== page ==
So, here we are at day 27 of 31. Today I’m going to recommend my favorite Misfits’ album, or is it a compilation? Well, who the hell cares because over the years it has surpassed Earth A.D. as not only my favorite Misfits’ record but also as the best Punk album of all time. If you want to know the backstory you can read the extremely confusing, convoluted history elsewhere. Sure, most of it is probably incorrect but hey, at least you’ll have an idea, yeah?
Misfits: Legacy Of Brutality (1985)
I’ve offered my piece on each of the only important Misfits albums on this list so to avoid redundancy I’ll do this one in bullet points with my final thoughts at the end. Jerry Springer is still relevant in 2018, isn’t he?
- Danzig recorded over raw demos so his vocals are much more pronounced but also more refined with a wider range of octaves not entirely reliant on barbaric shouts and grunts.
- This is a list comprised of my favorite Halloween albums and this album has a song called Halloween. I’m a simpleton, not a barbarian.
- Clean, clear guitars with a pronounced emphasis on Only’s bass.
- The brilliant inverse that are the riffs used on the two opening tracks Static Age and TV Casualty, respectively.
- Legacy Of Brutality is groovy with a heavier reliance on competent songwriting than it’s predecessors. The songs live and breathe as a result.
- American Nightmare is a perfect orgy of Tarantino violence and Elvis swagger.
Legacy Of Brutality is an album that could not have existed if it were created in a studio with a hateful cast of characters plagued with the interpersonal issues of this group. There are plenty of interviews with current and past members of the band that dictate how important Glenn Danzig was as a participant but mostly, the leader.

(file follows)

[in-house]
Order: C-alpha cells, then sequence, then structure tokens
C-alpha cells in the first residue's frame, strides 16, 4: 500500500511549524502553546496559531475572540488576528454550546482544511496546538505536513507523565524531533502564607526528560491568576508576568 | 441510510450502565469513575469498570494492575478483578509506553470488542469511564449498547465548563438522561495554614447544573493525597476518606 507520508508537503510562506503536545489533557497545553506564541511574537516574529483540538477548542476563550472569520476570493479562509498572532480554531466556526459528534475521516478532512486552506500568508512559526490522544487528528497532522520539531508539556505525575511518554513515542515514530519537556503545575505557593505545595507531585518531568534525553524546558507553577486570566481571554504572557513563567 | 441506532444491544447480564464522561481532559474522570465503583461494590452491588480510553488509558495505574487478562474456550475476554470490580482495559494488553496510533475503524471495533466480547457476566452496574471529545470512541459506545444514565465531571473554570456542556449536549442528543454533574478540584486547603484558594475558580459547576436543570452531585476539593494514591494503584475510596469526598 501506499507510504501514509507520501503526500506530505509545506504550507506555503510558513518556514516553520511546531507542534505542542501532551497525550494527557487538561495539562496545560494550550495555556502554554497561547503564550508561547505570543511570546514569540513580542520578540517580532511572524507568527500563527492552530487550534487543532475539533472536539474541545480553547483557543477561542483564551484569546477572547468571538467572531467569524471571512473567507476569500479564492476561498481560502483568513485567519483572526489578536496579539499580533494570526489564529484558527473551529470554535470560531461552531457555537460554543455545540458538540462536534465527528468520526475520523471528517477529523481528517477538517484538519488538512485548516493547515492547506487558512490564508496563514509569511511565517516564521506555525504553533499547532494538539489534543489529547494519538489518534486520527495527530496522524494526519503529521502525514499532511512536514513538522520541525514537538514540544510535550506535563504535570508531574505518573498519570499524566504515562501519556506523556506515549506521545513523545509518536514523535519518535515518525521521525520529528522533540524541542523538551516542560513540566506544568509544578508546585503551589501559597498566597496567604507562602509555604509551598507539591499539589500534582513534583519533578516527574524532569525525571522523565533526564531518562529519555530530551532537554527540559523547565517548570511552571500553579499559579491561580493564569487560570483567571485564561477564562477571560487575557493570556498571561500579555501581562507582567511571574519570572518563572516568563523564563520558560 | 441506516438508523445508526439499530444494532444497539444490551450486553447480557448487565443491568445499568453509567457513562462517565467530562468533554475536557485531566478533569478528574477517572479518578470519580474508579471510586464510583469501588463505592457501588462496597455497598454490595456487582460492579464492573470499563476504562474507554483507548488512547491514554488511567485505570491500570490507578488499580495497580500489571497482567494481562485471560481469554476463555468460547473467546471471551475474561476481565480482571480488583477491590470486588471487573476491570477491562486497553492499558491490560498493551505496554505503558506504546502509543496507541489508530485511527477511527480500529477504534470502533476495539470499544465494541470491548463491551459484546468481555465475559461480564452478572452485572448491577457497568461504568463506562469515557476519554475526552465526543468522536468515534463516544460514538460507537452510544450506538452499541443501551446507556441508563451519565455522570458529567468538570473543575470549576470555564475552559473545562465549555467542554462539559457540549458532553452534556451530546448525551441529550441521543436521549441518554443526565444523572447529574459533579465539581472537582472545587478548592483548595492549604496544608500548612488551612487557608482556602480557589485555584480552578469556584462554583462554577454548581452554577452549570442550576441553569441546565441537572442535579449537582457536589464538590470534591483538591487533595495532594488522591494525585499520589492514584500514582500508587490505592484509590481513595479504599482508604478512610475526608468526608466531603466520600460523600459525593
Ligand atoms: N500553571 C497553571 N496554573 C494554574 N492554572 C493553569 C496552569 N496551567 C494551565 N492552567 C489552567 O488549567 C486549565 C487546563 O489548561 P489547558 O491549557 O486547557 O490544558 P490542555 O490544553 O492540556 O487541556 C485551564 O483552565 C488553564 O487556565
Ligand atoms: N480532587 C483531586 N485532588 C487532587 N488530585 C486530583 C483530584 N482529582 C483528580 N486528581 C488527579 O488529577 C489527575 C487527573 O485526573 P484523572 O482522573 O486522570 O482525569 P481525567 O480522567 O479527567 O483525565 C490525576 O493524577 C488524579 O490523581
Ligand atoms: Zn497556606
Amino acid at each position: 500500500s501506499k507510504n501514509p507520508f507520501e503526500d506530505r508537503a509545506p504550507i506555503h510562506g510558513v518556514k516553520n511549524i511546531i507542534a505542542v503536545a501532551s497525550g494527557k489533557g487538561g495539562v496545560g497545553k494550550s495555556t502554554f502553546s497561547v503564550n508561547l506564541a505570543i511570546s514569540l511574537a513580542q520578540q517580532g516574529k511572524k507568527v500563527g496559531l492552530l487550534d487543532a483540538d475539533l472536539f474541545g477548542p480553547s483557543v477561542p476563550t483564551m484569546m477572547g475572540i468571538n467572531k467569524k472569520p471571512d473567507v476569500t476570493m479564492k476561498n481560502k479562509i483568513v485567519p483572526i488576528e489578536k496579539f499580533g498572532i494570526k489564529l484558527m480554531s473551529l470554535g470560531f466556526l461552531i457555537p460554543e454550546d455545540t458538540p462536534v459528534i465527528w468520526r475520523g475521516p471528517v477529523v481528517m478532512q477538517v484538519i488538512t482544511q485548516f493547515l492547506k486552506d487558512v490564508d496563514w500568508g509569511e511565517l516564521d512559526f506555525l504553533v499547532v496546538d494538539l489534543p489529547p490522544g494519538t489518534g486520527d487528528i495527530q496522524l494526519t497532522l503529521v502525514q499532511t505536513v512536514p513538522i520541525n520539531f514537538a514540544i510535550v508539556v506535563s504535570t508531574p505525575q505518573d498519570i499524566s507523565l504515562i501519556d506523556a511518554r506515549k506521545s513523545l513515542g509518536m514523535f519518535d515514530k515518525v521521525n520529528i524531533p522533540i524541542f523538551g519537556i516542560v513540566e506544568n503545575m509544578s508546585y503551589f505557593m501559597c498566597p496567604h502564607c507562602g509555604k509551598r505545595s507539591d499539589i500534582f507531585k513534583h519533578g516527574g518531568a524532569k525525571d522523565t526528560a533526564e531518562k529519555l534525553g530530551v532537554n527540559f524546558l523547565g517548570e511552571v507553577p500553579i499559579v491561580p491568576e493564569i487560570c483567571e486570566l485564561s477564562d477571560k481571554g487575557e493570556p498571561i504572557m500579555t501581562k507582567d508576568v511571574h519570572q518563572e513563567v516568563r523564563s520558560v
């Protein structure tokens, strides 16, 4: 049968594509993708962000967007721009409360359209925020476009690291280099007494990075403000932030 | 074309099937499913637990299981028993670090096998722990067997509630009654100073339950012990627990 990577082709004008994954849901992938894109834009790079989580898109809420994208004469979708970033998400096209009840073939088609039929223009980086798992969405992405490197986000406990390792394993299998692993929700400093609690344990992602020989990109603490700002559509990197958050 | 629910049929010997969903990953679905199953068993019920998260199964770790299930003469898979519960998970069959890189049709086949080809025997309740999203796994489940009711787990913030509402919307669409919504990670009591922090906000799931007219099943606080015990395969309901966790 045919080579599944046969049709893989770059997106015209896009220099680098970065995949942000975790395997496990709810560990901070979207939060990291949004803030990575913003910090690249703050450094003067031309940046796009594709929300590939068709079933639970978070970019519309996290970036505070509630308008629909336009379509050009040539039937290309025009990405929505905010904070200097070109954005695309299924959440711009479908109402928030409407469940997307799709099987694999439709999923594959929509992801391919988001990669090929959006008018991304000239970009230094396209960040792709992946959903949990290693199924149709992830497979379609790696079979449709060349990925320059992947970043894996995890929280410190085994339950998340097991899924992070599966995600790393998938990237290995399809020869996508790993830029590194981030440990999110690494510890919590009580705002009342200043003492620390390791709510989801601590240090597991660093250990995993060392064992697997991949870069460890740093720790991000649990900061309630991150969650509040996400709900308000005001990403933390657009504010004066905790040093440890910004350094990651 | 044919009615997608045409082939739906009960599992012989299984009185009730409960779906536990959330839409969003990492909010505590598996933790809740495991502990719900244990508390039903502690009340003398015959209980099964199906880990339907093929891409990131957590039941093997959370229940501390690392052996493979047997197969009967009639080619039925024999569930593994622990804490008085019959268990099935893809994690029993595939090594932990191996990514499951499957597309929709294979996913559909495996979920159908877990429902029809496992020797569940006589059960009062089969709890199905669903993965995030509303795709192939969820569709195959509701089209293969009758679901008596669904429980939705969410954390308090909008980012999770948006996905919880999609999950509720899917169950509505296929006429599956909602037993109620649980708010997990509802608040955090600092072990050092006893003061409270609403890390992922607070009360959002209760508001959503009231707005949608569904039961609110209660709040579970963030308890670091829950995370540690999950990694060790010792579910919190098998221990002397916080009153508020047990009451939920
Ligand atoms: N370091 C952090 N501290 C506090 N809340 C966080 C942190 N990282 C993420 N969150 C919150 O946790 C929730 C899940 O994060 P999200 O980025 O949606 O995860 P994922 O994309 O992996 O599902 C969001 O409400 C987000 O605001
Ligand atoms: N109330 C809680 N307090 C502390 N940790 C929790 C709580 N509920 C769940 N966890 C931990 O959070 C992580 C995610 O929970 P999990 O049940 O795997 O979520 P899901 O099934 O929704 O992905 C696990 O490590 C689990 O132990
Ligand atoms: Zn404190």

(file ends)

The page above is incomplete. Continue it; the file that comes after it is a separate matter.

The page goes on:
To be frank, Misfits have become a trashy, identifiable novelty at cheesy mall shops for years. What’s impressive is how people who actually enjoy real music can still hold them in such high regard. Yes, I just suggested that I’m awesome but hey, so is Glenn Danzig. Sure, I might sound like a Danzig “fanboy” but he went on to create awesome music without the likes of that band without ever using it as a means for success.
In conclusion, listen to early Danzig Misfits then listen to Misfits without Danzig and judge it for yourself. I’ve tried to enjoy the “newer” stuff and all I can hear are a bunch of apes grinding out the same three chords while shouting trash into a microphone. To say that the band became a joke would be generous. I’ve witnessed people wearing their shirts and backpacks and sneakers and socks and tattoos and bracelets and nipple studs AND jackets loud for years. Only a fraction of them know who the band was or what they mean to people like me. “Elitist hipster fanboy” am I.
Isn’t it ironic how inherently creepy and demonic religious sounds and imagery can be? I mean, on one hand The Bible is full of ghastly horrors and violent actions yet people still congregate to Churches and the like all over the world as a means to find a sense of purpose and peace.